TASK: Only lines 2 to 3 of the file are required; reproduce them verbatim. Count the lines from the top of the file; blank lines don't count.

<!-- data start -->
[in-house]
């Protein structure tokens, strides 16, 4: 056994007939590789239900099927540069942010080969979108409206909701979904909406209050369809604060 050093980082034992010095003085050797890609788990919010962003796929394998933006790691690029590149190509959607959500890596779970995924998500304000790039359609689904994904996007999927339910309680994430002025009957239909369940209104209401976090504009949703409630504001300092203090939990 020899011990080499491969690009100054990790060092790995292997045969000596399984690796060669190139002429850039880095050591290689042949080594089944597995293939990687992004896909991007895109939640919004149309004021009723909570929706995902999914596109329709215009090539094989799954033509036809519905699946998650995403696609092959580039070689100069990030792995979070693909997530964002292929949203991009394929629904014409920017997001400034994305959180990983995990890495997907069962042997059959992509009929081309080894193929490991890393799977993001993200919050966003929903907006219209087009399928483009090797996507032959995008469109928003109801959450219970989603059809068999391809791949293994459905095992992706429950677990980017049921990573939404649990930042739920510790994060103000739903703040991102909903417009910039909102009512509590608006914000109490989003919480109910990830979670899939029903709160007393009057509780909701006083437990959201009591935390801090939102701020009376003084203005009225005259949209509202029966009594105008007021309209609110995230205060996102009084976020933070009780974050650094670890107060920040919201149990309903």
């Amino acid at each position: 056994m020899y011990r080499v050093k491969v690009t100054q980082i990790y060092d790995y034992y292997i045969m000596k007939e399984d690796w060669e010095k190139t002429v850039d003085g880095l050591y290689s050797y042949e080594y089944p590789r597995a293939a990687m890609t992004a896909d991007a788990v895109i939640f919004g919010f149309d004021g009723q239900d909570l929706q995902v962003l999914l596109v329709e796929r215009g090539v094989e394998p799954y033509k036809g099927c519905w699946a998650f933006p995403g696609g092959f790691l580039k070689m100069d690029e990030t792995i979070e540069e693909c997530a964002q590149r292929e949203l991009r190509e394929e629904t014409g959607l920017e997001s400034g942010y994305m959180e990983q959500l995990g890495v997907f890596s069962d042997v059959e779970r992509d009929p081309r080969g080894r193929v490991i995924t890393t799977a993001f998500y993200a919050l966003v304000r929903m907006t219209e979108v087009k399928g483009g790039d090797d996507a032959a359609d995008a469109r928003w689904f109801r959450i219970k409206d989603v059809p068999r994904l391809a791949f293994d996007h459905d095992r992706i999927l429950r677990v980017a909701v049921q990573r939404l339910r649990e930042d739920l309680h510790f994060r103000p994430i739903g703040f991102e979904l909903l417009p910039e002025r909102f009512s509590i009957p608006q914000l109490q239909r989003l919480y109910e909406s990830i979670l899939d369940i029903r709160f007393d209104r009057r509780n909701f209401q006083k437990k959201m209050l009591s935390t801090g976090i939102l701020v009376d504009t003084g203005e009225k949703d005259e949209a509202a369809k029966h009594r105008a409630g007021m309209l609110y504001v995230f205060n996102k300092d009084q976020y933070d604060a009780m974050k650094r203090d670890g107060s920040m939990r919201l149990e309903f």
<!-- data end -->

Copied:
């Protein structure tokens, strides 16, 4: 056994007939590789239900099927540069942010080969979108409206909701979904909406209050369809604060 050093980082034992010095003085050797890609788990919010962003796929394998933006790691690029590149190509959607959500890596779970995924998500304000790039359609689904994904996007999927339910309680994430002025009957239909369940209104209401976090504009949703409630504001300092203090939990 020899011990080499491969690009100054990790060092790995292997045969000596399984690796060669190139002429850039880095050591290689042949080594089944597995293939990687992004896909991007895109939640919004149309004021009723909570929706995902999914596109329709215009090539094989799954033509036809519905699946998650995403696609092959580039070689100069990030792995979070693909997530964002292929949203991009394929629904014409920017997001400034994305959180990983995990890495997907069962042997059959992509009929081309080894193929490991890393799977993001993200919050966003929903907006219209087009399928483009090797996507032959995008469109928003109801959450219970989603059809068999391809791949293994459905095992992706429950677990980017049921990573939404649990930042739920510790994060103000739903703040991102909903417009910039909102009512509590608006914000109490989003919480109910990830979670899939029903709160007393009057509780909701006083437990959201009591935390801090939102701020009376003084203005009225005259949209509202029966009594105008007021309209609110995230205060996102009084976020933070009780974050650094670890107060920040919201149990309903």
């Amino acid at each position: 056994m020899y011990r080499v050093k491969v690009t100054q980082i990790y060092d790995y034992y292997i045969m000596k007939e399984d690796w060669e010095k190139t002429v850039d003085g880095l050591y290689s050797y042949e080594y089944p590789r597995a293939a990687m890609t992004a896909d991007a788990v895109i939640f919004g919010f149309d004021g009723q239900d909570l929706q995902v962003l999914l596109v329709e796929r215009g090539v094989e394998p799954y033509k036809g099927c519905w699946a998650f933006p995403g696609g092959f790691l580039k070689m100069d690029e990030t792995i979070e540069e693909c997530a964002q590149r292929e949203l991009r190509e394929e629904t014409g959607l920017e997001s400034g942010y994305m959180e990983q959500l995990g890495v997907f890596s069962d042997v059959e779970r992509d009929p081309r080969g080894r193929v490991i995924t890393t799977a993001f998500y993200a919050l966003v304000r929903m907006t219209e979108v087009k399928g483009g790039d090797d996507a032959a359609d995008a469109r928003w689904f109801r959450i219970k409206d989603v059809p068999r994904l391809a791949f293994d996007h459905d095992r992706i999927l429950r677990v980017a909701v049921q990573r939404l339910r649990e930042d739920l309680h510790f994060r103000p994430i739903g703040f991102e979904l909903l417009p910039e002025r909102f009512s509590i009957p608006q914000l109490q239909r989003l919480y109910e909406s990830i979670l899939d369940i029903r709160f007393d209104r009057r509780n909701f209401q006083k437990k959201m209050l009591s935390t801090g976090i939102l701020v009376d504009t003084g203005e009225k949703d005259e949209a509202a369809k029966h009594r105008a409630g007021m309209l609110y504001v995230f205060n996102k300092d009084q976020y933070d604060a009780m974050k650094r203090d670890g107060s920040m939990r919201l149990e309903f």